(July 19) In what produce industry leaders north of the border hope is the first step of many in the direction of reform, Canada’s Licensing and Arbitration Regulations were amended on July 12.

The amendments close a loophole that allowed small produce businesses with sales of less than $230,000 to operate without a license, said Ian MacKenzie, executive vice president of the Toronto-based Ontario Produce Marketing Association and manager of the Fresh Produce Alliance project of the Canadian Produce Marketing Association, Ottawa.

The amendment requires all dealers who negotiate the purchase or sale of agricultural products across international or provincial boundaries to have a federal produce license or be a member of the Fruit and Vegetable Dispute Resolution Corp.

Previously, a 1988 amendment provided an exemption for certain growers, shippers and brokers, and that loophole was widened in 2002 because of a licensing challenge, according to a news release from the Fresh Produce Alliance.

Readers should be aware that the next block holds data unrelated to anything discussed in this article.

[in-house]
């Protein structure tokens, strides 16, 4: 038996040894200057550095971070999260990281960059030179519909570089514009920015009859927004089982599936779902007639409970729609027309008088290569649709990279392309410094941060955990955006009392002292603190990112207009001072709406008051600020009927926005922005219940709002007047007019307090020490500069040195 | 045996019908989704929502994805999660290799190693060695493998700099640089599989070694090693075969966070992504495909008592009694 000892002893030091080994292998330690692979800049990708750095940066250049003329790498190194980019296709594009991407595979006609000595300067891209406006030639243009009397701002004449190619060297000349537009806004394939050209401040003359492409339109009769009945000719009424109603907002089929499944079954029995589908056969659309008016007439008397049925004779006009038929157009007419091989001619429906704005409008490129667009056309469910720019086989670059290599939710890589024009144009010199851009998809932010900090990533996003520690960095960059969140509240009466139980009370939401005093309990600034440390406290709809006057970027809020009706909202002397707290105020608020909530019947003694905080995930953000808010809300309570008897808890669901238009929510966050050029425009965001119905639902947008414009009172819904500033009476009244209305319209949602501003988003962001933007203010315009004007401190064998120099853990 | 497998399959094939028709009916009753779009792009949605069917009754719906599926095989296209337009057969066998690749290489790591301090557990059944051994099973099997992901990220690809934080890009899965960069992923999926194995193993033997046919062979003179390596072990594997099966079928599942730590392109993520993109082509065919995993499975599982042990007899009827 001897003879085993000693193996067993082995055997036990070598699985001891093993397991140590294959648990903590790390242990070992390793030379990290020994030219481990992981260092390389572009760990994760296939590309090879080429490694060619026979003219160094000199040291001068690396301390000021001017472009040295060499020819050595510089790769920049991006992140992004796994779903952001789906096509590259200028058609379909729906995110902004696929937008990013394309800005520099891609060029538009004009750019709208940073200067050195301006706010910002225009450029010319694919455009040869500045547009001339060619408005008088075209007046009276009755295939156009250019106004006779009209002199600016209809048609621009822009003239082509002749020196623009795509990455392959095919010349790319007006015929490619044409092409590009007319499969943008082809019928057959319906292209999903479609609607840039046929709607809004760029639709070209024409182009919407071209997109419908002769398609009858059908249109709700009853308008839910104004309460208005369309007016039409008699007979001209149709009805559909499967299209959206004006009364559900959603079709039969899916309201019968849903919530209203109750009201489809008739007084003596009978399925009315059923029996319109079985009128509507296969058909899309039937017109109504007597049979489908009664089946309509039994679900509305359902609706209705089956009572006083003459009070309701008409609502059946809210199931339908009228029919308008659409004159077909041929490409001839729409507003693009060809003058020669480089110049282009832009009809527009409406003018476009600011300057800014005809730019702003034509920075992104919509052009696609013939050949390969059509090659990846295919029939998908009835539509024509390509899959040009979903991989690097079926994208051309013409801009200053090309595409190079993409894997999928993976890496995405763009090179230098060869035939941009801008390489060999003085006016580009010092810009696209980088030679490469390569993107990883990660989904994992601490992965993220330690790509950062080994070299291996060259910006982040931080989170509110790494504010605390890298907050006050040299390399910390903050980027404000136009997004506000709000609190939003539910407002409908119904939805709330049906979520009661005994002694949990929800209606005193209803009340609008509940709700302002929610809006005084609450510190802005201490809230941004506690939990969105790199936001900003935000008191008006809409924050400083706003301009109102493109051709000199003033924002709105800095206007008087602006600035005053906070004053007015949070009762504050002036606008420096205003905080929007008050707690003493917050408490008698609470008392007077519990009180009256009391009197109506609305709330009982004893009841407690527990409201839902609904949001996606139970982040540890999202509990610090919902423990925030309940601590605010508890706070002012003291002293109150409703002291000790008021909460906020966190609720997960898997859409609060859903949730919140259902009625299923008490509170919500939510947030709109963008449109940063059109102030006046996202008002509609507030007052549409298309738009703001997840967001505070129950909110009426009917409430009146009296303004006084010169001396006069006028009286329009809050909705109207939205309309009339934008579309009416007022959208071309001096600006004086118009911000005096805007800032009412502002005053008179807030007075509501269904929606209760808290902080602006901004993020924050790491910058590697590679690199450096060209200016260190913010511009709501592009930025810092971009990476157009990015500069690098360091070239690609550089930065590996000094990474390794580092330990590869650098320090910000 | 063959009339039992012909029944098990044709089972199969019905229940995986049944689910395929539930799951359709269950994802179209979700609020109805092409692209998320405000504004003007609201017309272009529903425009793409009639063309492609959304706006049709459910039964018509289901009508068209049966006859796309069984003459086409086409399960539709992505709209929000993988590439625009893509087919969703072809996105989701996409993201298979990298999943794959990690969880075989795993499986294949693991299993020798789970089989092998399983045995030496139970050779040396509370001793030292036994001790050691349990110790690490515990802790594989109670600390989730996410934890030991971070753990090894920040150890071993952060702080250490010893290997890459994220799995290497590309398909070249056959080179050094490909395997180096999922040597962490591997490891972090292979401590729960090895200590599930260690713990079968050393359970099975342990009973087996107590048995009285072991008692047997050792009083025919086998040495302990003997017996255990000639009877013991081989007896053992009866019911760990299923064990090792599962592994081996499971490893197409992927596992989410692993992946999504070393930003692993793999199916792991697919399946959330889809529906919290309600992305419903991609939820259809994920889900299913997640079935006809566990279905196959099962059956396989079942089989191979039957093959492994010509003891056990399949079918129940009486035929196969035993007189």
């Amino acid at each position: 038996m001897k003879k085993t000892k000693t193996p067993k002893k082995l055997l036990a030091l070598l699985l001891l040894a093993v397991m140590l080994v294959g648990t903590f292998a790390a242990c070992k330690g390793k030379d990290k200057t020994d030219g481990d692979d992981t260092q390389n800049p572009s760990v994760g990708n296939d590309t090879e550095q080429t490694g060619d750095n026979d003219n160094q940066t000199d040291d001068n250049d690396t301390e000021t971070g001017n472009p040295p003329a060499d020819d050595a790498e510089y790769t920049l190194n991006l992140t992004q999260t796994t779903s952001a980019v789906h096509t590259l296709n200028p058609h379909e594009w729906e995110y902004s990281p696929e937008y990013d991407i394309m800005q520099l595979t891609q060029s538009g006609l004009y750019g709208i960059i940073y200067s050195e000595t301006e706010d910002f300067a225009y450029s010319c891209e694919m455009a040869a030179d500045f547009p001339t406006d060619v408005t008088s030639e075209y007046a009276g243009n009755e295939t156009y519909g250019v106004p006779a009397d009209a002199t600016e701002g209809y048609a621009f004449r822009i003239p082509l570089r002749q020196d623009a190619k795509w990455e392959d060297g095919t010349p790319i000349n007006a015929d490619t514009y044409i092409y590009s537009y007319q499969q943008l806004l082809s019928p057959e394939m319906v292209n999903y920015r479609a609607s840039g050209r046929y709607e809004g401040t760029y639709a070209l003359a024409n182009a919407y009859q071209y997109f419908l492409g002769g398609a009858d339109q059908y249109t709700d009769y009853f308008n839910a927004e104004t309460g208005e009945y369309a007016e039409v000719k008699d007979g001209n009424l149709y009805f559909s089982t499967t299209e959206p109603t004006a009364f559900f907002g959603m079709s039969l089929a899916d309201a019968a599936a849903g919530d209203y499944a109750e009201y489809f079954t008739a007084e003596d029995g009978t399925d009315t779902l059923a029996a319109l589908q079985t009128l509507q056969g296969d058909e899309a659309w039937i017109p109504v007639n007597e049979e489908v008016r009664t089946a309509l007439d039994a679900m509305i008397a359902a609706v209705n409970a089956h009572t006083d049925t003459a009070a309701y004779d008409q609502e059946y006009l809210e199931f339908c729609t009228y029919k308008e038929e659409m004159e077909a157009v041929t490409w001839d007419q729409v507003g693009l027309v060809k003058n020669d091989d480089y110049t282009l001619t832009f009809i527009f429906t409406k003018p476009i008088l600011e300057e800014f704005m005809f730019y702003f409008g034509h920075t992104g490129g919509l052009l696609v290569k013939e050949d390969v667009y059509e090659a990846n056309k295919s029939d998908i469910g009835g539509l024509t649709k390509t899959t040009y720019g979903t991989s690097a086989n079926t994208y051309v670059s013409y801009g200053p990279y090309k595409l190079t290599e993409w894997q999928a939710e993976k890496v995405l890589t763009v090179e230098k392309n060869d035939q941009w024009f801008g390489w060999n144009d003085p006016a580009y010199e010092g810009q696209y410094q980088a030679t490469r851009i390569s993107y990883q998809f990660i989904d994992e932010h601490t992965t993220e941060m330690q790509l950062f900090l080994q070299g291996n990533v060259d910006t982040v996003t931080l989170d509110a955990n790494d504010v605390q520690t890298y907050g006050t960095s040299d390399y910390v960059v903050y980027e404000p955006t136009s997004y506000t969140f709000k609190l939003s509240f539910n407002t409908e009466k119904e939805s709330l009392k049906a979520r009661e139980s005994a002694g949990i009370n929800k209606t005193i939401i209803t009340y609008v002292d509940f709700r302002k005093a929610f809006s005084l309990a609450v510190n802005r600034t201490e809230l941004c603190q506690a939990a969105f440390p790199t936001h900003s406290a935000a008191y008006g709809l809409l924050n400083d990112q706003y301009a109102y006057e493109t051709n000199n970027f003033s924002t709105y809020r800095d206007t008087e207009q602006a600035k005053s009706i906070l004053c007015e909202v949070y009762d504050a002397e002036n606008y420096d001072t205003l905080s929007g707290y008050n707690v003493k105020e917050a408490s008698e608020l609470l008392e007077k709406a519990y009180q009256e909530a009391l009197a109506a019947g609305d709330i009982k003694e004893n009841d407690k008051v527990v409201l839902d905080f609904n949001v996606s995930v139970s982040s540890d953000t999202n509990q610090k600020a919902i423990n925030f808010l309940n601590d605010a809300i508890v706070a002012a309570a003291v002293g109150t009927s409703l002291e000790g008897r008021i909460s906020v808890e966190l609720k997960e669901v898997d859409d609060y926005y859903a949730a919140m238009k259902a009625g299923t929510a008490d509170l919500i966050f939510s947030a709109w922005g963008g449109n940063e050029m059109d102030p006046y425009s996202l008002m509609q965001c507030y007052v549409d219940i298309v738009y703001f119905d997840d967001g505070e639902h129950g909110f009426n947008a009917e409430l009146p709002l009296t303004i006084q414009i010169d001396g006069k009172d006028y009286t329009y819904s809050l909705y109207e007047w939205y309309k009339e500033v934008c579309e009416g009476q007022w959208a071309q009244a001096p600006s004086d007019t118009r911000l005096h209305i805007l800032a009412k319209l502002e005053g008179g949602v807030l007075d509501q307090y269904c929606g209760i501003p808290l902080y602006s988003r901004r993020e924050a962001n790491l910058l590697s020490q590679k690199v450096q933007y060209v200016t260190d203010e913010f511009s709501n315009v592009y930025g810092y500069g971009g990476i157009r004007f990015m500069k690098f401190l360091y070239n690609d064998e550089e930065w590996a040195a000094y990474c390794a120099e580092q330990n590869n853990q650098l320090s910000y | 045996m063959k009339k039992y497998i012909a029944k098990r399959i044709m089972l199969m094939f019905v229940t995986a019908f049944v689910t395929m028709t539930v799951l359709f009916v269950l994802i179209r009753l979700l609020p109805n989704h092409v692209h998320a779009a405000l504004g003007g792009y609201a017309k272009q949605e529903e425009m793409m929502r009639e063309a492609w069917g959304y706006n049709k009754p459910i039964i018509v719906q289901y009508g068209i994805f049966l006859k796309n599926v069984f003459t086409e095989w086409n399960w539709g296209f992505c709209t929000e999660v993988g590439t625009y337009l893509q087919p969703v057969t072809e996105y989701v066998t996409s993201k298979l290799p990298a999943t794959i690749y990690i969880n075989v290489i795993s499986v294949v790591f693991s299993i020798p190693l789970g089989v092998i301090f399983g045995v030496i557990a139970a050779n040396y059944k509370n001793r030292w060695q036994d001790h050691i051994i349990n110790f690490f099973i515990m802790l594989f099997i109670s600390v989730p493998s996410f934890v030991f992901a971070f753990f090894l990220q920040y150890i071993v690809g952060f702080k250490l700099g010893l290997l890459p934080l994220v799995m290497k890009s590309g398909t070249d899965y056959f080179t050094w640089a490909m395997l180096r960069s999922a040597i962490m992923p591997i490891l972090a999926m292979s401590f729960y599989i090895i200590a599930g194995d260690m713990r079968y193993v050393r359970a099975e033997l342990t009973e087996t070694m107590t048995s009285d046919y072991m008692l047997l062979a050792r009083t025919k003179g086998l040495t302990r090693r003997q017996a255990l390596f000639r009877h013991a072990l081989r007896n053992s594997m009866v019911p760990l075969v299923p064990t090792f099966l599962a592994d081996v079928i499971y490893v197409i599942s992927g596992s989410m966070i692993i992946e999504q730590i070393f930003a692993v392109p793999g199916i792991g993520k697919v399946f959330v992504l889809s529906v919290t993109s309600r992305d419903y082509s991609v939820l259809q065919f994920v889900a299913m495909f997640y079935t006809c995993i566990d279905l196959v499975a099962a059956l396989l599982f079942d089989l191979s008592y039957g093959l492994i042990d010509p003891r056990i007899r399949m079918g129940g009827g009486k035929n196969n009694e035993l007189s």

“We’re starting to tighten (the regulations) down a little bit,” MacKenzie said July 12.

He said another project of the alliance looks at other licensing and arbitration regulations and exemption clauses that possibly have allowed unscrupulous produce dealers to operate in Canada.

He said the alliance hopes to have some possible new amendments to offer the Canadian Food Inspection Agency this fall for their legal staff to evaluate.

The group also would like more funding from the federal government to undertake an effort to extend the licensing requirement to intraprovincial trade. Currently, licensing and arbitration procedures apply only to inter-provincial (trade between provinces) and international trade.

MacKenzie said the work toward an intraprovincial provision in Canada’s Licensing and Arbitration Regulations would be a long one. Both provinces and the federal government must agree to pool their authority to create such a comprehensive licensing system, he said. That process may take three to five years, he said.